Oxaliplatin was administered at a fixed dose of 130 mg/m2 on day 1 of each 21-day cycle and capecitabine was administered at a starting dose of 500 mg/m2 twice daily, days 1-14. The dose-limiting toxicity was diarrhea (grade 3 in 2 patients [1 patient each at capecitabine 1000 and 1250 mg/m2 twice daily] and grade 4 in 1 patient [capecitabine 1250 mg/m2 twice daily]). The investigators identified a regimen of oxaliplatin 130 mg/m2 combined with capecitabine 1000 mg/m2 twice daily, days 1-14, administered as a 3-weekly cycle, as the most appropriate schedule for further development. The combination was well tolerated at this dose, and most toxic effects were of mild to moderate intensity.
Professor Díaz-Rubio highlighted the efficacy results obtained in a subgroup of 9 patients with pretreated colorectal cancer (including prior irinotecan in 4 patients). Five of these patients achieved partial responses and, in 3 of them, disease was stabilized. These promising results have led to the initiation of a phase II trial to further evaluate capecitabine/oxaliplatin combination therapy.
Oxaliplatin plus UFT/LV. Oxaliplatin has also been investigated in combination with UFT/LV. The study was conducted in Spain and used a slightly different schedule from the capecitabine trial. The treatment regimen consisted of oxaliplatin 100 mg/m2 on days 1 and 14, oral UFT 390 mg/m2 for 14 days, and LV 250 mg/m2 as a 2-hour infusion on day 1 followed by oral LV 7.5 mg every 12 hours for 14 days. Treatment was repeated every 28 days. Grade 3/4 toxicities were quite common in the first 2 cycles (diarrhea 54%, nausea/vomiting 23%), and consequently the UFT dose was reduced from 390 mg/m2 to 300 mg/m2. At the lower dose, grade 3/4 diarrhea occurred in 18% of patients and grade 3/4 nausea/vomiting occurred in 9% of patients.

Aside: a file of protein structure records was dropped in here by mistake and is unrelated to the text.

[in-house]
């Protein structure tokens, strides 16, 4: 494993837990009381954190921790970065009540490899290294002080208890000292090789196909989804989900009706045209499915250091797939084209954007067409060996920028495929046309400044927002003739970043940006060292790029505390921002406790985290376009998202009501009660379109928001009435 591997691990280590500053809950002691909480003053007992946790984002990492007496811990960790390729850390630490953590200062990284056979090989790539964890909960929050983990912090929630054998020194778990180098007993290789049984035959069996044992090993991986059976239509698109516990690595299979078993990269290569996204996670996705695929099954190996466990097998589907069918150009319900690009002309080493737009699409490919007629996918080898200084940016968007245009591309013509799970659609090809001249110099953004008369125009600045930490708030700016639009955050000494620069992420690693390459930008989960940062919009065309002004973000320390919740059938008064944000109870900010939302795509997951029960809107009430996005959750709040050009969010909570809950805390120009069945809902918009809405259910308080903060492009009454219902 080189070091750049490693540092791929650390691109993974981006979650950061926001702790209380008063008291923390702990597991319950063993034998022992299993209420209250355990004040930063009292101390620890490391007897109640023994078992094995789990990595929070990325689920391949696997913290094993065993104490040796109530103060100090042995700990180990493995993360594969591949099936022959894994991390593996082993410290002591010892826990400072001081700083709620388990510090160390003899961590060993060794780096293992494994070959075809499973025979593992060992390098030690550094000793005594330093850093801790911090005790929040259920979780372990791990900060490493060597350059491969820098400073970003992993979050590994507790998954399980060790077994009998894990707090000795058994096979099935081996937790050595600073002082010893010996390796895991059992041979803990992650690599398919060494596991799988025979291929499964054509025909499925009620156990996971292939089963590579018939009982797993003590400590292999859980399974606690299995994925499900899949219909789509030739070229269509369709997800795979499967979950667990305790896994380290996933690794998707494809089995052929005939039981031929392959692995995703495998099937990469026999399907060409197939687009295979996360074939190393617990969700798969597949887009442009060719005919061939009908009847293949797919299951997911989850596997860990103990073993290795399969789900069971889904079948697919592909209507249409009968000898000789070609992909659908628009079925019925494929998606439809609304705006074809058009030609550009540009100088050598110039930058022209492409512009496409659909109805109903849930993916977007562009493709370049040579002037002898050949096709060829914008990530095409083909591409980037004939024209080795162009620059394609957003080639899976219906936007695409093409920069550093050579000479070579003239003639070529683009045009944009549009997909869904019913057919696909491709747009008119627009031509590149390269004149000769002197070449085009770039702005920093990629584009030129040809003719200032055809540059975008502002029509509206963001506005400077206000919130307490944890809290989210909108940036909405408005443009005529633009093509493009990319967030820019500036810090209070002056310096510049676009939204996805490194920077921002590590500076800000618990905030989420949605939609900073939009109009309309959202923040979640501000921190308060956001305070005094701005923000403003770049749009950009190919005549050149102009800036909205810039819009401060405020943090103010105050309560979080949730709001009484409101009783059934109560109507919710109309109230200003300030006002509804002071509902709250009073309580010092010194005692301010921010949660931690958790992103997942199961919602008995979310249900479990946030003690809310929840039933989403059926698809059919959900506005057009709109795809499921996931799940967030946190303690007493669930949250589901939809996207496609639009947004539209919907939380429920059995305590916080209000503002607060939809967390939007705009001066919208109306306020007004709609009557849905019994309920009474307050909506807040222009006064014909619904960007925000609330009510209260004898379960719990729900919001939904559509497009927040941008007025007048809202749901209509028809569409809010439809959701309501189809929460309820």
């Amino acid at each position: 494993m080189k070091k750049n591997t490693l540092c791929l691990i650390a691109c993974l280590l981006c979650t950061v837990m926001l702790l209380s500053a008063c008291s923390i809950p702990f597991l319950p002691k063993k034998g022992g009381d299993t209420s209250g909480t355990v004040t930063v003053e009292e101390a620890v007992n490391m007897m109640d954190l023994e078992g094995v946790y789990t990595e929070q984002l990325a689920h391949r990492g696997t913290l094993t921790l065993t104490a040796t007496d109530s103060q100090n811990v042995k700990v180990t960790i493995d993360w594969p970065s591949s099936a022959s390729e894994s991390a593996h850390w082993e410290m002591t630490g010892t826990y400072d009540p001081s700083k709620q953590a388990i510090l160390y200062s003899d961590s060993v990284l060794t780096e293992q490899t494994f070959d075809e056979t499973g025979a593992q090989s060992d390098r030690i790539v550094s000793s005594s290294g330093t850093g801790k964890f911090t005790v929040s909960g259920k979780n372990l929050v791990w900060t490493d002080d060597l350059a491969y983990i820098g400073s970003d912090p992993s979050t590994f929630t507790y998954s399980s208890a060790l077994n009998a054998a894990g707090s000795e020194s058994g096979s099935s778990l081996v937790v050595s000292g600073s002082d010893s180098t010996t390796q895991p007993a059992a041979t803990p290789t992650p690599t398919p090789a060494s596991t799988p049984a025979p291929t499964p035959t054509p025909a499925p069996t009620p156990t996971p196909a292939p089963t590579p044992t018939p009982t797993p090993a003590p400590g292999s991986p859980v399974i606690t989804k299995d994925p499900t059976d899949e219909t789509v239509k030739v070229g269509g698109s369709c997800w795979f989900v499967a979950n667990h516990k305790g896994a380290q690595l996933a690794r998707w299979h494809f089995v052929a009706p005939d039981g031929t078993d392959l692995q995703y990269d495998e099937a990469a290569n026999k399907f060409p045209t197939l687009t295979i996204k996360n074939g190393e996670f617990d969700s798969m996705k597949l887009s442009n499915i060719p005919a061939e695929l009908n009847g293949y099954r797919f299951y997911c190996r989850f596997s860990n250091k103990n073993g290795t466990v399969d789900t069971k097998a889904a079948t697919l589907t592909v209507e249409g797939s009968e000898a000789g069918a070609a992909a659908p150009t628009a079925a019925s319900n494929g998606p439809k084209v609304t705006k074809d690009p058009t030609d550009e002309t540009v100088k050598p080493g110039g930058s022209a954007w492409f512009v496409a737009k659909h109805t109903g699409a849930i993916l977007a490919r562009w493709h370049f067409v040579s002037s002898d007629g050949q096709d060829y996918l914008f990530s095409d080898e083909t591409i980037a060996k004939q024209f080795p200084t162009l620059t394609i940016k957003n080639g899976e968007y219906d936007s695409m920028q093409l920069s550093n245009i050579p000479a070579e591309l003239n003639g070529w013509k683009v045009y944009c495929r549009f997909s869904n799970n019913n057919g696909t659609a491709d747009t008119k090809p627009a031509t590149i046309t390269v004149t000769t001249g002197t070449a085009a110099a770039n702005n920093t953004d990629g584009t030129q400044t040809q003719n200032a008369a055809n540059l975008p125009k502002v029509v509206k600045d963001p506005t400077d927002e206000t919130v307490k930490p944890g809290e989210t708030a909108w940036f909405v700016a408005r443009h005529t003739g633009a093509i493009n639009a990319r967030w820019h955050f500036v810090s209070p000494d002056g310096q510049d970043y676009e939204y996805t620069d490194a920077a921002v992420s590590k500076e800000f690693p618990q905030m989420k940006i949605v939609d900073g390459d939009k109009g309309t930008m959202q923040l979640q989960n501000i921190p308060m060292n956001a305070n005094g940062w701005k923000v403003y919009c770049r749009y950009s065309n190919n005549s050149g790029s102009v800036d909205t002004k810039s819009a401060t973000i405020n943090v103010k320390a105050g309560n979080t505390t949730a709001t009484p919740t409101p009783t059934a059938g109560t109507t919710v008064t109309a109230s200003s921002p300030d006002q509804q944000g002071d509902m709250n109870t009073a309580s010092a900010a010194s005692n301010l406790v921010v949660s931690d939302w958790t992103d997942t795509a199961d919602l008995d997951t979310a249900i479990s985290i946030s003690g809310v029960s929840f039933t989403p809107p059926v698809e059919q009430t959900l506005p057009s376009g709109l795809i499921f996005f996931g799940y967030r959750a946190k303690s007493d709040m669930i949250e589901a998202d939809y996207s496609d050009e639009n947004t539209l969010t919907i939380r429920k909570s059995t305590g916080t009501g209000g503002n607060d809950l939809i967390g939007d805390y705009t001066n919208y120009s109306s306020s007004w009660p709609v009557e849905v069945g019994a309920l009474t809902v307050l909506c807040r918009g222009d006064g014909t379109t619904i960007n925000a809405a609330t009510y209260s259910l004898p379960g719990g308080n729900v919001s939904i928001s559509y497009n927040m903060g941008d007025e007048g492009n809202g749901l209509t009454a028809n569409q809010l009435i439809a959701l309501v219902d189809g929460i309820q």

Oxaliplatin plus raltitrexed. Raltitrexed has shown more promise as a combination partner for oxaliplatin than irinotecan, and the most recent data were reviewed by Dr. Twelves. The efficacy of raltitrexed and oxaliplatin, administered at their full doses, has been evaluated in combination trials, with encouraging activity noted in patients with advanced colorectal cancer. In a phase II trial involving 71 patients with untreated metastatic colorectal cancer, 29 patients achieved objective tumor responses (1 complete response, 38 partial responses). The median TTP was 6.3 months and median survival has not yet been reached.
It is still too early to select the optimal combination, commented Dr. Twelves, but the numerous phase I/II studies that have been reported recently show that several combination regimens are feasible and active. If 5-FU/irinotecan combination therapy becomes the gold standard for first-line treatment of colorectal cancer, it will be interesting to see if we can improve therapy in terms of efficacy, safety, and convenience by replacing 5-FU with an effective oral fluoropyrimidine.